A: Of the new shows/seasons this year, my favorite was the final season of Better Call Saul. The show was a bit slow in the early seasons, but it picked up over time, and the last few seasons are just as good as Breaking Bad.
Andor was also a pleasant surprise and easily the best series on Disney+, with the best writing in the Star Wars franchise since 1980.
I also continued to like Cobra Kai, despite the many contrivances and ridiculous plots, but the show needs to end before it gets even more ridiculous.
Internships and Jobs in the New, Terrible Macro Environment
Interest rates and inflation are up, and deals and bank hiring are way down. What could possibly go wrong?
Q: I’m set to start a BB summer internship next year. With news of hiring freezes, layoffs, and declining deal activity, how can I prepare to win an offer?
A: All you can do is assume that banks will award fewer full-time offers to interns and plan accordingly (i.e., do some networking for “Plan B” options afterward).
Unfortunately, doubling down on technical skills is unlikely to help much.
You need some proficiency in Excel, PowerPoint, and accounting/finance to do the job, but learning real programming languages such as Python or R is overkill for an IB internship.
Save the technical prep until close to your internship start date (within 1-2 months), and focus on getting to know your group.
Remember that you usually need at least one strong advocate and 0 “no” votes to win a return offer, and plan your time around that.
Q: I’m in a Big 4 Transaction Services group in London, and I want to move into IB.
But all my contacts at banks are saying that they’ve frozen hiring or are preparing to make cuts. How should I change my networking approach? Should I switch to our internal M&A advisory team?
A: This one depends mostly on how long you’ve been there.
If it’s 1-2 years or less, you could stay and see if things improve next year and start networking more aggressively then.
If you’ve been there longer than that, I recommend switching to the M&A group sooner rather than later so you get more relevant experience and don’t get “stuck” in TS.
Having “too much experience” is less of an issue in London because lateral and off-cycle hiring are more common, but there are still some limits, and it always helps to have experience that looks closer on paper.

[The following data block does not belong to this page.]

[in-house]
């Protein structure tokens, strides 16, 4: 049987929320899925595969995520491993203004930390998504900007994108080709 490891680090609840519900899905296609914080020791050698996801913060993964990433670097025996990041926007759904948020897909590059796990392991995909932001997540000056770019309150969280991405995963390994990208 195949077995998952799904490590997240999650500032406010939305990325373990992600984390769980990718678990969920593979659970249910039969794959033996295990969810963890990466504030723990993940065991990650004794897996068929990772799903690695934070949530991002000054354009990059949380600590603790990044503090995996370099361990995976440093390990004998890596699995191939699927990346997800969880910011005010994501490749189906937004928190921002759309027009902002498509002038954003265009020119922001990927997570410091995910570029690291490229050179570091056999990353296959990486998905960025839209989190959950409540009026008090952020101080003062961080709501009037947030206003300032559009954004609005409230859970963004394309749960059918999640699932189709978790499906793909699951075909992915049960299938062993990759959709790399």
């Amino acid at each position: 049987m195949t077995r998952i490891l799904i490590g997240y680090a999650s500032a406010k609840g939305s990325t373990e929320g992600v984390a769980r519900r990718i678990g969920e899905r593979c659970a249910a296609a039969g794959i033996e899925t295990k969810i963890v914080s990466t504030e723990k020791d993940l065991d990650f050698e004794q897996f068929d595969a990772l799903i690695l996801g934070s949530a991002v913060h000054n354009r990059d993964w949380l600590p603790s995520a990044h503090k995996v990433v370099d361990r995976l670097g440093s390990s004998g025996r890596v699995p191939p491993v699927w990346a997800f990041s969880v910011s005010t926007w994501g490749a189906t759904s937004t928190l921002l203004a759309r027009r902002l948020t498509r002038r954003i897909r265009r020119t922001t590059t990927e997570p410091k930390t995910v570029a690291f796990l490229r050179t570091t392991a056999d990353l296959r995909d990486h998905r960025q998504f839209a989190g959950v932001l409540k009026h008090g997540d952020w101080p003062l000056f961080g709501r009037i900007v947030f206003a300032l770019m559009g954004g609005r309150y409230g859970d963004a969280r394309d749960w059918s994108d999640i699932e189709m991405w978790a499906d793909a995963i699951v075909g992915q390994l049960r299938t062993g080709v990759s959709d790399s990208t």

Q: How will this new environment affect private equity?
On the one hand, fewer deals hurt their returns, but on the other hand, they also have a lot of “dry powder” (committed, unallocated capital).
A: My prediction is that it will be like what happened to many PE firms after 2008.
Yes, they still had plenty of capital, but the funds they raised in 2006 – 2008 performed poorly, and it took years for fundraising and large deals to recover.
Many PE firms bought companies at inflated valuations in 2020 – 2021, which will come back to haunt them over the next few years.
Q: Does this new environment benefit anyone?
A: The simple answer is that it helps certain hedge funds that trade based on volatility, inflation, or commodities, such as global macro funds. And yes, we will cover commodity trading advisors (CTAs) soon.
Q: What about an updated “Is Finance a Good Career Path?” article?
A: It’s set for January. The short version is that finance is still a fine career, but I expect the outsized pay premium to fall over the next few decades.
The 2020 – 2060 period will be very different than the 1980 – 2020 period, as many of the key trends that boosted tech and finance will diminish or reverse (demographics, interest rates, energy, urbanization, anti-trust, emerging markets, etc.).
Twitter and Other Questionable Leveraged Buyouts
Q: You wrote a skeptical article about the Twitter buyout earlier in the year. Now that the deal has closed, what do you think? Is Elon Musk crazy/unstable?
A: My views haven’t changed much since April – it’s a tough deal because he paid a very high price for a company that will be difficult to turn around:
But the problem is that revenue will also fall if advertisers flee, so even if the company’s margins improve, cash flow, EBITDA, etc., will all decrease in dollar terms.
The biggest problem, though, is that Elon Musk may not be the right person to turn Twitter around.